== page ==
In his recent address he noted, with more than hints of the liberal internationalism that we should generally come to expect from his foreign policy, that in distant lands people were still risking their lives in order to argue about substantive policy issues (or at least pretend to do so in incredibly extravagant and intolerably lengthy shows of orchestrated posturing every bit as fake and emotionally manipulative as pro-wrestling, the way we do).
This certainly is true, but the big question to be asked is who exactly these people are and what the substantive expressions of that argument will end up being. The nations most closely affected by the Arab Spring were doubtless at the forefront of his mind when he said this – it remains a reasonable question what course of action the newly-elected governments and coups which have taken place in the region will set their countries on. Of course, the role of religion vis-à-vis the state will be, there as much as here if not more so, a most prominent issue. Islam – in various forms – will be the religion in question.
Generally, there is a lot to admire in Islam: their hard-nosed stance against usury – something which much of Christianity, to its detriment, has lost; their emphasis on daily devotion and practice as a central component of faith; their requirement that faithful believers donate a small portion of their income (zakat) directly to the poor. The cultural achievements of near Eastern countries like Iraq and Iran are practically unparalleled anywhere in the world. But then I look at places like Syria and Libya, like East Turkestan and Albania and Yugoslavia, like Russia and Pakistan – and I think: is this the same religion?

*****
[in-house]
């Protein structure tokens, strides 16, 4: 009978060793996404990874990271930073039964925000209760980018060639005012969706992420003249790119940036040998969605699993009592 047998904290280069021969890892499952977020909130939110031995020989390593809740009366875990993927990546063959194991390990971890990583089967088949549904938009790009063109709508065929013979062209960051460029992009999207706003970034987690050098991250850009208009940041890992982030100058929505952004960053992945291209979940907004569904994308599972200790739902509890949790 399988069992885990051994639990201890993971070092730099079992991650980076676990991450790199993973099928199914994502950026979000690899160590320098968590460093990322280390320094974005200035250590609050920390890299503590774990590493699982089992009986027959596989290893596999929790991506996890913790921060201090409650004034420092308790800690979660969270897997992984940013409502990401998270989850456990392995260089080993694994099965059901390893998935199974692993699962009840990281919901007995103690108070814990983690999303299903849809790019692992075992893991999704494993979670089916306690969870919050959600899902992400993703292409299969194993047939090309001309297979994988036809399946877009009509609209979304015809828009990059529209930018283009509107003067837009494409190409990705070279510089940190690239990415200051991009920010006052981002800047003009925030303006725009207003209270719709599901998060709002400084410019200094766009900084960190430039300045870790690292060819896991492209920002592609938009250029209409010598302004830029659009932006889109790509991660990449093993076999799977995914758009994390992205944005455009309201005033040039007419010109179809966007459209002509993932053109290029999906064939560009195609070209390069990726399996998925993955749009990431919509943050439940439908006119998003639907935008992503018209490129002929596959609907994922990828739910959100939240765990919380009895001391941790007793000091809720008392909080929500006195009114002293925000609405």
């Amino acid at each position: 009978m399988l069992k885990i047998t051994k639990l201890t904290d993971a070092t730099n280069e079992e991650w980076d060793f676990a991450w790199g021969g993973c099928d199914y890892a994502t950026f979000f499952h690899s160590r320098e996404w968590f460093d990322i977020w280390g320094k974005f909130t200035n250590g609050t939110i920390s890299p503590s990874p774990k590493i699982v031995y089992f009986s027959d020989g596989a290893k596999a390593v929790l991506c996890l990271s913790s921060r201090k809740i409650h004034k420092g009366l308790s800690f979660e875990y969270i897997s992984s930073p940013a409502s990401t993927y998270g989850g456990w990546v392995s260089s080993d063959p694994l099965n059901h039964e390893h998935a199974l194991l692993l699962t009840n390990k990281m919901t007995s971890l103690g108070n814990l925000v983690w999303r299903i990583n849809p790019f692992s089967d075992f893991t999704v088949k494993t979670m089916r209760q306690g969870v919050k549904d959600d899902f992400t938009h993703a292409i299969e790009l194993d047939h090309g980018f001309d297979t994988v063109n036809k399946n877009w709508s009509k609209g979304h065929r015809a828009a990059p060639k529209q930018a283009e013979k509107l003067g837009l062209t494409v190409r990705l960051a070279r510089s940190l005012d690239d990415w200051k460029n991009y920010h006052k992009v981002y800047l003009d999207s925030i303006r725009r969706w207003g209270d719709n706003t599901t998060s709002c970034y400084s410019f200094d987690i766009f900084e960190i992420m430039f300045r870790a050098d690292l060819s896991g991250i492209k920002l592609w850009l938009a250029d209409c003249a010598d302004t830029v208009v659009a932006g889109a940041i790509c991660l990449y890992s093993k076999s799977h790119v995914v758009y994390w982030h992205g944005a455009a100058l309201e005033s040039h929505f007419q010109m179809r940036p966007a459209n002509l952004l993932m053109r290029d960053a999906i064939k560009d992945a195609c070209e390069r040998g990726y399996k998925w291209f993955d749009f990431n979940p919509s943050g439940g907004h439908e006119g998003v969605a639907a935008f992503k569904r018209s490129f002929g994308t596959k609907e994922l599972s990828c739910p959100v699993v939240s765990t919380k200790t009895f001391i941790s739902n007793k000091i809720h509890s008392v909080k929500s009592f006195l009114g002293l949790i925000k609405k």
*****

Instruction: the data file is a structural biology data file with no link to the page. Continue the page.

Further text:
Ultimately, Ali was assassinated by his political rivals, and his son Husayn was killed and mutilated by his militarily-superior rivals when he revolted at Karbala… but that a righteous king would return in the form of the Mahdi to end all forms of oppression and usher in a reign of peace and equality. The Shiite tradition combined with the social-justice, righteous kingship and scholastic traditions of Zoroastrianism in Iran to create a highly-cultured and -scholastic, but at the same time egalitarian-trending theological tradition which has lasted in that nation to this day – and whose colourful history includes the Abbasids, the Qarmatians and the Iranian democratic and nationalist movements.
However, both the fundamentalist Sunnis who always show up to fight neoconservative wars, and the Islamophobes who repeatedly show up at the ballot box to vote for neoconservative candidates both in the United States and Europe, consistently demonstrate their useful idiocy to that same movement: a Trotskyist tendency which may have gleefully abandoned its former concern for the global working poor, but which has not abandoned its former tactics and tricks.
On which John sagely comments: